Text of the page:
• Analyze placement, configuration, and type of windows and skylights and provide adequate, controllable shading to avoid "hot spots" caused by direct sunlight.
  • Consider providing a temperature and humidity monitoring system to ensure optimal thermal comfort performance.
  • Evaluate the use of access floors with displacement ventilation for flexibility, personal comfort control, and energy savings.
  • Provide individual air and temperature controls at each workstation.
  • Utilize CO2 sensors to assess the air quality of spaces to adjust ventilation.
Diagram of personal air-conditioning showing a multi-zone VAV Box with an EMCS Data Communication Network and how its #3 area relates to High Density Workstations #3; #2 area relates to High Density Workstations #2; and #1 area relates to the Intelligent Thermostat.

One solution for providing quality thermal and ventilation comfort is enhanced ventilation terminal control system with multi-zone VAV box terminal controls and individual airflow controls (personal air-conditioning).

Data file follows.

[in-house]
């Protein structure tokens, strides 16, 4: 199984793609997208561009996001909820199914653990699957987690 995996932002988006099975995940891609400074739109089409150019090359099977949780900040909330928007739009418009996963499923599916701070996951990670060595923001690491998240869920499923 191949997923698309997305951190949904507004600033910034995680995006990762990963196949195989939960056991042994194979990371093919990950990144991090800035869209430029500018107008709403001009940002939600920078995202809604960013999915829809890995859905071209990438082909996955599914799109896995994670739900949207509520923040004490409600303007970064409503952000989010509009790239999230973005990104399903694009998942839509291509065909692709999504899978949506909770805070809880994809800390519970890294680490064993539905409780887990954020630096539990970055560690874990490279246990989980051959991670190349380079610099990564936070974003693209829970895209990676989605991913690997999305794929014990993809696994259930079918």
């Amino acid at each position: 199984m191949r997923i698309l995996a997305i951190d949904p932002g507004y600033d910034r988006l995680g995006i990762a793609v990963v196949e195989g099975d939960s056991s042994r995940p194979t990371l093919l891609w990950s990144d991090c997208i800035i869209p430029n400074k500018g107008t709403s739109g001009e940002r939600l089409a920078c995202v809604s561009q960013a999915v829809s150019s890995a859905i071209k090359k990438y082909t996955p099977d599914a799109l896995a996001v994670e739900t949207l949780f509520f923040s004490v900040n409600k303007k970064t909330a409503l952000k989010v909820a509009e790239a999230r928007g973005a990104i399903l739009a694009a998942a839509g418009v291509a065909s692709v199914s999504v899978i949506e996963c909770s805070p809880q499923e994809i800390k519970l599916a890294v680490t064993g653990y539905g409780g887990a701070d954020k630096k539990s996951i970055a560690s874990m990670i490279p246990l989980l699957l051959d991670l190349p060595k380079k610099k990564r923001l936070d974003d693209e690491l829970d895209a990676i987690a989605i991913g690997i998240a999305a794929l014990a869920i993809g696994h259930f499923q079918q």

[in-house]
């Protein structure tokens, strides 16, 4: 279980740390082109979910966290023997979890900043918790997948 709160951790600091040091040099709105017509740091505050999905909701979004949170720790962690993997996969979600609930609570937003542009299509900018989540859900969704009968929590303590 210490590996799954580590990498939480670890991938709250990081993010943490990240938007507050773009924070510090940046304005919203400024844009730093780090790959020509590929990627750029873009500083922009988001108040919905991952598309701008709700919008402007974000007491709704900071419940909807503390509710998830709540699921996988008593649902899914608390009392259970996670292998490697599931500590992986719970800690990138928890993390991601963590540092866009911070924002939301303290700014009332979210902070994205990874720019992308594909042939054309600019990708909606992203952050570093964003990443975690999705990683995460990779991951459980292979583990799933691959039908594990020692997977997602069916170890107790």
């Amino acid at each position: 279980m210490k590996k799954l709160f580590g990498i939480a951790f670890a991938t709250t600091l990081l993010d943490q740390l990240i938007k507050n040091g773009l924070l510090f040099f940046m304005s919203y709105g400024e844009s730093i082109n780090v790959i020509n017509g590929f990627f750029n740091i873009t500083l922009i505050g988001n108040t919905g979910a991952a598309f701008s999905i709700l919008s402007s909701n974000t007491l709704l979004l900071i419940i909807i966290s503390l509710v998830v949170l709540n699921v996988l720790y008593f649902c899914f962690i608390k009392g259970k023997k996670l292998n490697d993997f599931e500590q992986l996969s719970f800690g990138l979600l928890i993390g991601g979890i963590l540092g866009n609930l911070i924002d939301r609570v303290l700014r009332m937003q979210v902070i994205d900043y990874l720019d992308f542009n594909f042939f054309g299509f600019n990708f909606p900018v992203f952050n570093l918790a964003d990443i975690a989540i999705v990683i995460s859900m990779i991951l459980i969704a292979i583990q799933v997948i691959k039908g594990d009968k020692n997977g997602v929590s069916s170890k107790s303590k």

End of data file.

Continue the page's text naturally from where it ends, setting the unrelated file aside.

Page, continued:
(Courtesy of Public Works Government Services Canada, Innovations and Solutions Directorate)

Create a High Quality Visual Environment (Including Lighting, Daylighting, and Visual Interest)

Photo of low-glare retrofit lenses, C. D. Howe Building, Ottawa

Low-glare retrofit lenses, C. D. Howe Building, Ottawa, Ontario, Canada.
(Courtesy of Public Works Government Services Canada, Innovations and Solutions Directorate)

  • Provide as much natural daylight as possible for occupants while avoiding excessive heat loss, heat gain, and glare.
  • Provide views and access to the outdoor environment for all occupants.
  • Provide connections to indoor and outdoor nature where possible.
  • Integrate natural and electric lighting strategies, and provide controls that optimize daylighting/electric lighting interaction. Light vertical surfaces/walls to increase the perceived brightness of the space.
  • Balance the quantity and quality of light in all work areas and design for "uniformity with flexibility." Consider individually controlled task lighting for each workstation that properly illuminates the task.
  • Control or eliminate glare from ceiling lighting and windows.
  • Provide individual control of task lighting and, where possible, adjustment of ceiling light using advanced lighting systems technologies.